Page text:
Scrabo Tower
Read More

Ards Peninsula, County Down

The peninsula – and some of Northern Ireland’s finest scenery – begins east of Belfast at Bangor. This resort town has a modern marina and some well-known yacht clubs. A little way south is Donaghadee, from where boats sail to the three Copeland Islands. These are now populated only by seabirds, as the last human […]

Glencoe, Highlands
Read More

Glencoe, Highlands

The famous massacre of the ‘glen of weeping’ was carried out by a gang of 128 soldiers led by Campbell of Glenlyon; his victims were the Macdonalds of Glencoe, whose chief had delayed signing the oath of allegiance, required of all Highland chiefs, to William and Mary, in place of Stuart James VII. In the […]

Leinster Aqueduct
Read More

Robertstown, County Kildare

Ten locks west along the Grand Canal from Dublin. Robertstown is a characteristic 19th century canal side village, with warehouses and cottages flanking the waterfront, freight barges plied the route until about 1960, but pleasure boats have since replaced them. Visitors can take barge cruises from the quay and the Grand Canal Company’s Hotel, built […]

Mingary Castle, Argyll
Read More

Mingary Castle, Argyll

In this castle, on the southern side of the Ardnamurchan peninsula, James IV stayed in 1495 while on a campaign to subdue the recalcitrant Highland chiefs. Mingary Castle predates the King by over 200 years, however, parts of it having been erected in the 13th century. A stone’s throw from here is the scattered village […]

Marble Arch Caves, County Fermanagh
Read More

Marble Arch Caves, County Fermanagh

The caves are cut by three streams which flow down the slopes of Cuilcagh Mountain, unite underground and emerge as the Cladagh River. Tours lasting 75 minutes consists of a boat ride into the depths of the cave complex and a guided walk that leads past stalagmites, calcite cascades and other curious limestone formations. The […]

Gerinish Island, County Cork
Read More

Gerinish Island, County Cork

Also known as Ilnacullin, this small island was turned into an exotic garden in 1910 by Harold Peto for Annan Bryce, a Belfast businessman. Framed by views of Bantry Bay, the gardens are landscaped with Neo-Classical follies and planted with rich subtropical flora. The micro-climate and peaty soil provide the damp, warm conditions needed for […]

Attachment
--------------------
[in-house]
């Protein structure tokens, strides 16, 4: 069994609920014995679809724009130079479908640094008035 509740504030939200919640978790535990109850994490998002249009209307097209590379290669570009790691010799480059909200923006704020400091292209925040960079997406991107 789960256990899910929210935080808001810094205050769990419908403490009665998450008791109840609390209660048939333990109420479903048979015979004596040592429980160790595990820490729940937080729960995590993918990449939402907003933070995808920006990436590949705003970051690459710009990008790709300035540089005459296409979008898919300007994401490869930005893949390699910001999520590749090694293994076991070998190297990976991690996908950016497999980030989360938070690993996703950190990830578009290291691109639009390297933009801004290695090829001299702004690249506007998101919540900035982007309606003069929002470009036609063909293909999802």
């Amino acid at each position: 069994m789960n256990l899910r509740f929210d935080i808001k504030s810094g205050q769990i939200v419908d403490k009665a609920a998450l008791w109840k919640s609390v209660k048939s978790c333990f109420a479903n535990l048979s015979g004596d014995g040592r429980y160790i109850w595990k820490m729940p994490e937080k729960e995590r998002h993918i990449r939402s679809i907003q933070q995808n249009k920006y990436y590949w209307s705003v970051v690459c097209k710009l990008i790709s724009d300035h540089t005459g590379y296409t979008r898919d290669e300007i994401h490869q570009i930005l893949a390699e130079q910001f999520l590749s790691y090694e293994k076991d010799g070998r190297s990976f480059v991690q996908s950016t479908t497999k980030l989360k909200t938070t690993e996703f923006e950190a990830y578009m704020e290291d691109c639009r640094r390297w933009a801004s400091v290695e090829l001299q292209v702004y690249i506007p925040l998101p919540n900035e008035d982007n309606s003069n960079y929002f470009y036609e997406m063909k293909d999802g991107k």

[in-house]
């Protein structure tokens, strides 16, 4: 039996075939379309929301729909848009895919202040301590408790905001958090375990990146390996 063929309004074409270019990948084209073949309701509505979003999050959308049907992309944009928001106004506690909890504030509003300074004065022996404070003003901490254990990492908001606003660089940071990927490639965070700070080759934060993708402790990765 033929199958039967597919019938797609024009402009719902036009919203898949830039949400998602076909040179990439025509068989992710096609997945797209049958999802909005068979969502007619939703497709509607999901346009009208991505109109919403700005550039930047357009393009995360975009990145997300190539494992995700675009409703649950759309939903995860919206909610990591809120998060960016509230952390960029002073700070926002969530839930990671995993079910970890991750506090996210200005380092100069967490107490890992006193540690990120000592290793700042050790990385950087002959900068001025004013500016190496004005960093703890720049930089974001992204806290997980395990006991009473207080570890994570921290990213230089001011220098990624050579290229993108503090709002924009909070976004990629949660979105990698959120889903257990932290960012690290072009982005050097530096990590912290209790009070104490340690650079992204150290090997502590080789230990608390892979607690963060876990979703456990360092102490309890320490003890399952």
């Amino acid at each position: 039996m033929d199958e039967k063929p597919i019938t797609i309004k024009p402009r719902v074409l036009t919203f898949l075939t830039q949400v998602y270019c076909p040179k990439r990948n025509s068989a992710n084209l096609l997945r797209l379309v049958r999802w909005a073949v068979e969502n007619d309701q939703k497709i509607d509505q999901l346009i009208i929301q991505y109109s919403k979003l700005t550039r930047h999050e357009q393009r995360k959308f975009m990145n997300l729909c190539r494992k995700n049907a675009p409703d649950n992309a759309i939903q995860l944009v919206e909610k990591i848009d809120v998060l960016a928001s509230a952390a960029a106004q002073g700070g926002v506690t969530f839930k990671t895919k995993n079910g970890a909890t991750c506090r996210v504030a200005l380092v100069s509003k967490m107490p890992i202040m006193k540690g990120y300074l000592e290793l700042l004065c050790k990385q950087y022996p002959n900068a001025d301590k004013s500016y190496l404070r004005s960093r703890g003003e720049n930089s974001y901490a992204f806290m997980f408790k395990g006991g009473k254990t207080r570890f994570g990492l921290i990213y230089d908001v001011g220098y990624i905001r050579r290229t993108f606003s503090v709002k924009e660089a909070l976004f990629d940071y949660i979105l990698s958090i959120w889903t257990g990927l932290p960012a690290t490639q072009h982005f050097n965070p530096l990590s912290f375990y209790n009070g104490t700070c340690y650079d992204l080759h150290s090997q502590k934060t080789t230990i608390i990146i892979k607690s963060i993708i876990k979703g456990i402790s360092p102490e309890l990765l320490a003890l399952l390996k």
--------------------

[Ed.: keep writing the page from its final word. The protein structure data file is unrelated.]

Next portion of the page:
Floors Castle, Roxburgh
Read More

Floors Castle, Roxburgh

The village of Roxburgh as it exists today is barely noticeable, as it quietly gets on with its farming business by the banks of the River Teviot in the Borders heartland. But in the Middle Ages there was a town of the same name about a mile away, which was of great importance as one […]

Turoe Stone, County Galway
Read More

Turoe Stone, County Galway

The Turoe Stone stands at the centre of a large area of parkland, the Turoe Pet Farm and Leisure Park, near the village of Bullaun. The white granite boulder, which stands about 1m high, dates back to the 3rd or 2nd century BC. Its top half is carved with curvilinear designs in a graceful Celtic […]

Dunnottar Castle
Read More

Dunnottar Castle, Kincardineshire, Grampian

Perched on cliffs, roughly 200 feet high, and a deep chasm on the landward side, it is plain why Dunnottar Castle, 2 miles south of Stonehaven on the east coast, was for centuries a favourite stronghold of the power-hungry Scottish nobility (and, on occasion, of the even hungrier English). Dunnottar was the stage for many […]

Linlithgow Palace
Read More

Linlithgow, West Lothian, Lothian

One of Scotland’s oldest royal burghs, Linlithgow was a common stopover for important personages in the Middle Ages. Today the ruins of the fortified Linlithgow Palace are exceptionally well preserved. Its oldest part is the tower in the right foreground, which was built in 1302. The small octagonal tower on the left, called Queen Margaret’s […]